Dendrobium Nobile

Dendrobium Nobile

The Dendrobium nobile orchid, as we can see by its name, belongs to the genus “Dendrobium” . You can learn the general characteristics of this genre here: Dendrobium . 
They are orchids that are for sale in some garden centers, they are relatively easy to care for and offer a good flowering . But as with most orchids, they are a bit misunderstood by inexperienced gardeners. 
Some are frightened when they lose their leaves, they do not understand that the Dendrobium orchids of soft cane need a period of rest, during which they lose all their leaves.
Other gardeners do not get their Dendrobium nobile orchid to flower again, because they also do not take into account that they need temperature changes between day and night, to stimulate flowering. 


It is necessary to know well the care you need to take advantage of all its ornamental potential. Despite what is thought, orchids need a period of rest in which they lose their leaves. This does not mean that the plant has died or that it is sick. It is only part of its phenology.

The orchid Dendrobium nobile is a type of white cane epiphyte . Some of them have the hardest cane and others softest. Those that have the hard cane are different from the others in that the leaves do not lose them in the time of rest. On the contrary, they offer floral wands that appear in the upper part of the stem. On the other hand, those of soft cane if they lose the leaves and flower from the stem.

It is normal that during flowering bloom in groups of 2 to 3 large flowers. They are usually somewhat more perfumed. The good thing is that they cover the stem completely so that you almost can not see it. This gives a more attractive value when decorating.

In this article, I hope to solve all the doubts that may arise about the Dendrobium nobile.

Table Of Contents

  • 1 What type of orchid is the Dendrobium nobile?
  • 2 Care of the Dendrobium nobile orchid
    • 2.1 Lighting
    • 2.2 Temperatures
    • 2.3 Irrigation and humidity
    • 2.4 Nutrients and Fertilizers
    • 2.5 Substrate and change of pot
  • 3 Buy orchid Dendrobium nobile.

What type of orchid is the Dendrobium nobile?

Let’s start at the beginning. The Dendrobium nobile is an epiphytic orchid with soft cane. 
The Dendrobium can be divided into those with hard cane or soft cane. Those of hard cane do not lose their leaves during the resting season and offer floral rods that appear in the upper part of the stem, while the soft-leaved Dendrobium lose their leaves and flower from the stem. 
The Dendrobium nobile belongs to the last group, those that lose their leaves during the resting season, and then flower from the stem.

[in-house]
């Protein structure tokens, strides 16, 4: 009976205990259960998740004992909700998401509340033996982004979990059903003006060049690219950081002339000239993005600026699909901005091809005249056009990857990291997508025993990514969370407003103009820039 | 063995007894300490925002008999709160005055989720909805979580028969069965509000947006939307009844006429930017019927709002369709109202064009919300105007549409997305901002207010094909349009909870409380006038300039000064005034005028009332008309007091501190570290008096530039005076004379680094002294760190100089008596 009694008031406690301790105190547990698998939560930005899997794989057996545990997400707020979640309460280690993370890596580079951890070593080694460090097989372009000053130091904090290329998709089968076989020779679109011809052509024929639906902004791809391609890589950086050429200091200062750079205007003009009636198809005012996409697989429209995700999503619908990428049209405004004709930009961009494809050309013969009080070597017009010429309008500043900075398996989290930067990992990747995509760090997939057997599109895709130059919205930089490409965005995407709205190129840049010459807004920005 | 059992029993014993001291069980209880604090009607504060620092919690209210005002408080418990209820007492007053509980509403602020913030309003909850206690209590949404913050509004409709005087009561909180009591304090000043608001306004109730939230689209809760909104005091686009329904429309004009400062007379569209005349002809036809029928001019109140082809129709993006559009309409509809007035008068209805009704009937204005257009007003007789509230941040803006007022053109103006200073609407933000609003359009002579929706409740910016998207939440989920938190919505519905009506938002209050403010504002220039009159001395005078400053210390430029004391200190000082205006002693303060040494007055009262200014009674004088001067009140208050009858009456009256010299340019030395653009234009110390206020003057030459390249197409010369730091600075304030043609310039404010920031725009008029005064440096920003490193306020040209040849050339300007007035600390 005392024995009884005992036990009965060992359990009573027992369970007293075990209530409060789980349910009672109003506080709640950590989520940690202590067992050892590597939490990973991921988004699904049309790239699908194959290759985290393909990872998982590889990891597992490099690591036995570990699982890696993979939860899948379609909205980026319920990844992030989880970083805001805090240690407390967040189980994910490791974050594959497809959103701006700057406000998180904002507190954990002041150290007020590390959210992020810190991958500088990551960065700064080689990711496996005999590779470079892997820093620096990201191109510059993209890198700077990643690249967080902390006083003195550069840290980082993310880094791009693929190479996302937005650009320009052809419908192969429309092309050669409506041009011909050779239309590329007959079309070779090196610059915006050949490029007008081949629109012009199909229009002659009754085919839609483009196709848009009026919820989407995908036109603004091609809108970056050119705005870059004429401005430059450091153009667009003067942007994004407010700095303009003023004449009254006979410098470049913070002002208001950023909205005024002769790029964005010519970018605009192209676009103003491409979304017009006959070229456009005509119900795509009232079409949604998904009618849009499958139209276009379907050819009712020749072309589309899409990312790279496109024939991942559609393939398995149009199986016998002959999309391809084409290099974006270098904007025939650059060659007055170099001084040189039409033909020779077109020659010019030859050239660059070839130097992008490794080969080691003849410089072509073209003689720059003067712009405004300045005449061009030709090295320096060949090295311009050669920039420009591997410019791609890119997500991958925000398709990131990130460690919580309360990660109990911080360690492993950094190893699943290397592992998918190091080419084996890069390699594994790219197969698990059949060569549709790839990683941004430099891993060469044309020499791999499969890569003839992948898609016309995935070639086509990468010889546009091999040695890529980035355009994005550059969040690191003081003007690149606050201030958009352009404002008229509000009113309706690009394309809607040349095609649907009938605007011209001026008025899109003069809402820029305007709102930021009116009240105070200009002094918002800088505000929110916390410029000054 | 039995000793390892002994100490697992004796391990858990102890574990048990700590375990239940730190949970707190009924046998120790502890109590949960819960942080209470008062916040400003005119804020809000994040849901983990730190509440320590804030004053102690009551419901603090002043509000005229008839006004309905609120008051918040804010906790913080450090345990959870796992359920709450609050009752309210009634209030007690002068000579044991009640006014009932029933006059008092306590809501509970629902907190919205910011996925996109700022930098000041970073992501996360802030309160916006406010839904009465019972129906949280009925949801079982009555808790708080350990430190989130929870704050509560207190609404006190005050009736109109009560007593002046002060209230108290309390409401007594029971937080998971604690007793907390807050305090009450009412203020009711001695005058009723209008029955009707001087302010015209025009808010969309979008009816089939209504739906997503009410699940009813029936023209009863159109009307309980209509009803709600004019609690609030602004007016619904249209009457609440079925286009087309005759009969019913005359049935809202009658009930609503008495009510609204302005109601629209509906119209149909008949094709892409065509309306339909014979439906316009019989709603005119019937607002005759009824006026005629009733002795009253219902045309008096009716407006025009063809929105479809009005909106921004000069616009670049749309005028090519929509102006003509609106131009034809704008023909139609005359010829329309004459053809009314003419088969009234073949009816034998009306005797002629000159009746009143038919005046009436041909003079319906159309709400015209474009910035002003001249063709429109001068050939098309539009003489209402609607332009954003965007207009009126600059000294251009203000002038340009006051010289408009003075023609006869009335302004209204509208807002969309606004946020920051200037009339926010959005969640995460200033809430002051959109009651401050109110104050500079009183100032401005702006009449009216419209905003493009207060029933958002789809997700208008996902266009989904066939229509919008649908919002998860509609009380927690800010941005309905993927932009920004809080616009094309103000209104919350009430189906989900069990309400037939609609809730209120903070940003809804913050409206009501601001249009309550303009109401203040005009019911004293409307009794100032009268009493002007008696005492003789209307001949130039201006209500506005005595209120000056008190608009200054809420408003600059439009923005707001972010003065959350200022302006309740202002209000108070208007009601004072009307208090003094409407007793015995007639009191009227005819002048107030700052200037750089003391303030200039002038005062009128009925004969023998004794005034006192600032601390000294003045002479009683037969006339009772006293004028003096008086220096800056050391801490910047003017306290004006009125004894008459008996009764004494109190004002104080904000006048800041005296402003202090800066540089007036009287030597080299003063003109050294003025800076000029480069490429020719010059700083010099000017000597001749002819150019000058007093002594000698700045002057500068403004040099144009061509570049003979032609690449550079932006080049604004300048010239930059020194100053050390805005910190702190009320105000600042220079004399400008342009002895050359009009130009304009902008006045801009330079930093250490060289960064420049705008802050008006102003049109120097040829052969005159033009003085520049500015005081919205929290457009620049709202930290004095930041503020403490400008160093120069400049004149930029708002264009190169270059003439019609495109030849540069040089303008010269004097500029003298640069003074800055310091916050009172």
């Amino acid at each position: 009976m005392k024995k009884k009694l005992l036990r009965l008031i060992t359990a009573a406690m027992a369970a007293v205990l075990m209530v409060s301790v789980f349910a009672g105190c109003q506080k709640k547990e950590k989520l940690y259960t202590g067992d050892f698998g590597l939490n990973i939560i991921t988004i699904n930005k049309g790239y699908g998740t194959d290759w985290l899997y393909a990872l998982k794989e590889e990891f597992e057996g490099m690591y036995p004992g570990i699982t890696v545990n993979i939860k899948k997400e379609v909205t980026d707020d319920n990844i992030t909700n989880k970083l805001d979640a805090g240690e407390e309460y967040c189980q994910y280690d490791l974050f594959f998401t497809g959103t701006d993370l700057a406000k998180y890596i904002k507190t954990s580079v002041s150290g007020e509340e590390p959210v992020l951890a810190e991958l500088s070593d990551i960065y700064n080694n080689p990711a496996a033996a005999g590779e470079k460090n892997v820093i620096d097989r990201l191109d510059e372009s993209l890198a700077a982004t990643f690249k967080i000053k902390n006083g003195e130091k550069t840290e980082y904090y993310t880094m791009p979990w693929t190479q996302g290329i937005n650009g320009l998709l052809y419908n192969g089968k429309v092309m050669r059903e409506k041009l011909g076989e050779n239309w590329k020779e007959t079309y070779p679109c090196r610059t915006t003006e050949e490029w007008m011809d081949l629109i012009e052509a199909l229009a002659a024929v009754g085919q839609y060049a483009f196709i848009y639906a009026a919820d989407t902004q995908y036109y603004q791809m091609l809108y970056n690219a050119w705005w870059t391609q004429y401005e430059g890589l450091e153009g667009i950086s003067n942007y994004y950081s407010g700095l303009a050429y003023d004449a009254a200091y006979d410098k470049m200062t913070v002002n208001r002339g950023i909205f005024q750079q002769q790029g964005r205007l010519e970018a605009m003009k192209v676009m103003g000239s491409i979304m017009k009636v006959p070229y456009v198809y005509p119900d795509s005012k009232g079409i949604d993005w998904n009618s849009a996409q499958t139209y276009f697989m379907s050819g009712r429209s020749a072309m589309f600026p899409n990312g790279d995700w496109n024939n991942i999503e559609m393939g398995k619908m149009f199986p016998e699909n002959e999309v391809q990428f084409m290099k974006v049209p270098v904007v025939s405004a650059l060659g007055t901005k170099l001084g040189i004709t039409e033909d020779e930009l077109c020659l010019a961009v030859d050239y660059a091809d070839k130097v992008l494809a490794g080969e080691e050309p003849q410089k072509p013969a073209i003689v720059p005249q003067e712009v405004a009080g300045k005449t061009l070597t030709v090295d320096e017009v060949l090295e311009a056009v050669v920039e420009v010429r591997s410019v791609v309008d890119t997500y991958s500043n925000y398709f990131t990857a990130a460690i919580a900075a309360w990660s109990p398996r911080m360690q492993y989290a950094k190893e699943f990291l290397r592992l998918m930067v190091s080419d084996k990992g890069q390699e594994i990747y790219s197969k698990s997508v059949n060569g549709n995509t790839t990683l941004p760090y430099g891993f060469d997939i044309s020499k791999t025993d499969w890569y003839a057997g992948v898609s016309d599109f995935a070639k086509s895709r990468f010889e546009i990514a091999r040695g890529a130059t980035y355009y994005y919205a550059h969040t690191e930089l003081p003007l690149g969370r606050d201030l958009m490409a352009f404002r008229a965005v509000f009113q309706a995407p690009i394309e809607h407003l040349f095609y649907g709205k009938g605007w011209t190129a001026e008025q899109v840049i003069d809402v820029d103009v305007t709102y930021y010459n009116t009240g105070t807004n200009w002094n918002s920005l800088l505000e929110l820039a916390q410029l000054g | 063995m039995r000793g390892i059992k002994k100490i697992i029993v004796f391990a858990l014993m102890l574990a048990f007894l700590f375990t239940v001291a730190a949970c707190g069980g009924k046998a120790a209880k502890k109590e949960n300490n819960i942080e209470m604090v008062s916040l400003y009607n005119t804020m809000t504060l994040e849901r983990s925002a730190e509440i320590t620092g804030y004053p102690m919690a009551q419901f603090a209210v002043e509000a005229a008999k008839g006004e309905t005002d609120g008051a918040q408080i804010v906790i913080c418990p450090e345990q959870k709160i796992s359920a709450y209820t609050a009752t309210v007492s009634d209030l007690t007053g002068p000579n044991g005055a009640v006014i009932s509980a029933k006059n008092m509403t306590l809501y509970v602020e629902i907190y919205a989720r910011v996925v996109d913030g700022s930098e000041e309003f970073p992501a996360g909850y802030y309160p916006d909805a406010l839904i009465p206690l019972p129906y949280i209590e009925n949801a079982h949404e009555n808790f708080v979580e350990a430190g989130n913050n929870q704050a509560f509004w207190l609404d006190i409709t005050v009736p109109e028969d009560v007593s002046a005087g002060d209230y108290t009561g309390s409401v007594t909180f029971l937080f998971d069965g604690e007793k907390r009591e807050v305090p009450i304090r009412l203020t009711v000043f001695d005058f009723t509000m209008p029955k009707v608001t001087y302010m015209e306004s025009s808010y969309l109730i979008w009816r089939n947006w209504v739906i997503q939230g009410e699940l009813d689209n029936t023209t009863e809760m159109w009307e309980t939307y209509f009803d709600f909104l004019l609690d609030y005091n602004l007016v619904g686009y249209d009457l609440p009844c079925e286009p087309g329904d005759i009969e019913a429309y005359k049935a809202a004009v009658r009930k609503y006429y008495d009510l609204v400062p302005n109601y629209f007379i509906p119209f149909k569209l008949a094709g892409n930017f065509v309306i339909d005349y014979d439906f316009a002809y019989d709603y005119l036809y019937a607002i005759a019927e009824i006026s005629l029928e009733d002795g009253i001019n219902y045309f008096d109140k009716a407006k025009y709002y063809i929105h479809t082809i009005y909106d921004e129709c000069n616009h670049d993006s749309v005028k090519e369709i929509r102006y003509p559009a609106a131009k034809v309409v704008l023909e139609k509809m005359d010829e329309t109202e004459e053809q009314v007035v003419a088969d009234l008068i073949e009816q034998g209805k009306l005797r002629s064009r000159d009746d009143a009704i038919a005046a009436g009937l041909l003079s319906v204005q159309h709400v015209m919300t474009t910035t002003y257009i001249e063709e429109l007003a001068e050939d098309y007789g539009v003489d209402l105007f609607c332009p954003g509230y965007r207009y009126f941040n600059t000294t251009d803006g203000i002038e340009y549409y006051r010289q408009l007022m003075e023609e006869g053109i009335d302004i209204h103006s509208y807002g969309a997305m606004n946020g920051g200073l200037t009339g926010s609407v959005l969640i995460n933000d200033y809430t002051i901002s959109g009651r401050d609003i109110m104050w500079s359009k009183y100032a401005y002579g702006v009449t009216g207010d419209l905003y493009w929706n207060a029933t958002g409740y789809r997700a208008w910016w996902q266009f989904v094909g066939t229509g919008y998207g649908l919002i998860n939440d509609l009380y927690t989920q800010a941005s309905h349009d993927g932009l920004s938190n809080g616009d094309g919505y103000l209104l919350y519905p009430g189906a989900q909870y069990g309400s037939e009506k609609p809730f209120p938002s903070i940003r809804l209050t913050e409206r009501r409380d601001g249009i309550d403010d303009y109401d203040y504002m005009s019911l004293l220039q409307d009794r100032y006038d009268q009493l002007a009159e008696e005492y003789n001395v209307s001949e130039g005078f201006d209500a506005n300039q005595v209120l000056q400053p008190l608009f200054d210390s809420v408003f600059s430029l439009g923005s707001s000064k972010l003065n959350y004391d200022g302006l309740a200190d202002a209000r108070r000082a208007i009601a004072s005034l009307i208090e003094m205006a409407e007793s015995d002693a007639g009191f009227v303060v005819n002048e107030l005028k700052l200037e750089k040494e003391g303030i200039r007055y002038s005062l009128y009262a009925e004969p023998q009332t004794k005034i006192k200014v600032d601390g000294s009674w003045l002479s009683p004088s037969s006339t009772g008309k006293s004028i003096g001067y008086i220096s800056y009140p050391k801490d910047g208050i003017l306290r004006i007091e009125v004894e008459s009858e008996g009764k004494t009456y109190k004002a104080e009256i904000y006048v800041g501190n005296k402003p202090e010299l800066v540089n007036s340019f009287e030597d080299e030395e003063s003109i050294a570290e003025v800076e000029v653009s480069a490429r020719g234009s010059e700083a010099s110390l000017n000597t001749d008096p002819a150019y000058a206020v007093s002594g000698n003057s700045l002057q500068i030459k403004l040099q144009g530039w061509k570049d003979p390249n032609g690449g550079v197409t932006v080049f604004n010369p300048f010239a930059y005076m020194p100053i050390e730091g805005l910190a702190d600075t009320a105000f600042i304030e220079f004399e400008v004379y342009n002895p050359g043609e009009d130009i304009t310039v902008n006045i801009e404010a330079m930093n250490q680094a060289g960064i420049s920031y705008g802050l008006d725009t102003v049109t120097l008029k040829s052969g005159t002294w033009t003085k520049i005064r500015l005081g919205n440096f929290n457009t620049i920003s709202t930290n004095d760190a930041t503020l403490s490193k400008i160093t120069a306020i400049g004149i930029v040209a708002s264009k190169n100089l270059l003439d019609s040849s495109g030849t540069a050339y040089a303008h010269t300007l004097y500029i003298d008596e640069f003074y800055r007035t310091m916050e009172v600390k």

It is common to flower in small groups of 2 to 3 large flowers may be perfumed, which completely cover the stem, so that almost not seen, only flowers are seen. It is spectacular.

Care of the Dendrobium nobile orchid

As we mentioned before, it is not a difficult plant to take care of but it is necessary to take into account various aspects so that it can be developed as best as possible. They are tropical plants that grow in quite concrete environments, so we have to try to match the same conditions so that they feel at home.

The Dendrobium nobile belongs to the group of orchids that grow in a more temperate and fresh environment. In the garden they can be perfectly if the climate maintains normal temperatures between 10 and 30 degrees . While you are in this temperature environment, it will be perfectly conditioned. Some claim that it is able to withstand some lower temperatures but less frequently.

They need good lighting throughout the year. Therefore, the ideal thing is to place them in sunlight. If we want the flowers to grow well and very colorful, it is important that the sun feeds them for as long as possible. This we can do in the coldest time. When spring and summer come and the temperatures are higher we should avoid direct sunlight or damage to flowers. At these times of the year it is better to keep the plant in semi-shade.

During the resting period it is ideal to find a place inside the house where you can receive enough lighting but without direct sunlight. The best thing is to put it close to the advantages. To know if you are receiving the correct light you need, we will have to observe your leaves. If they are dark green, they are getting less light than they need. The indicator that you are going through with the light and can even get to damage it is that it has yellowish leaves.

Despite what may seem, they are not difficult to take care of at home, but they are not the typical indoor plant that you only have to water from time to time and that’s it. 
Orchids are tropical plants, which grow and flourish in very specific environments and if the conditions do not reproduce at home, we will have quite disappointing plants.


The Dendrobium nobile belongs to the group of orchids of temperate and fresh environment , so they can be in the garden during some months of the year, if the temperatures accompany. 
In general, the temperatures they support are between 10ºC and 30ºC. Some claim that it can withstand lower temperatures, especially in a time of total rest, with dry pseudobulbs.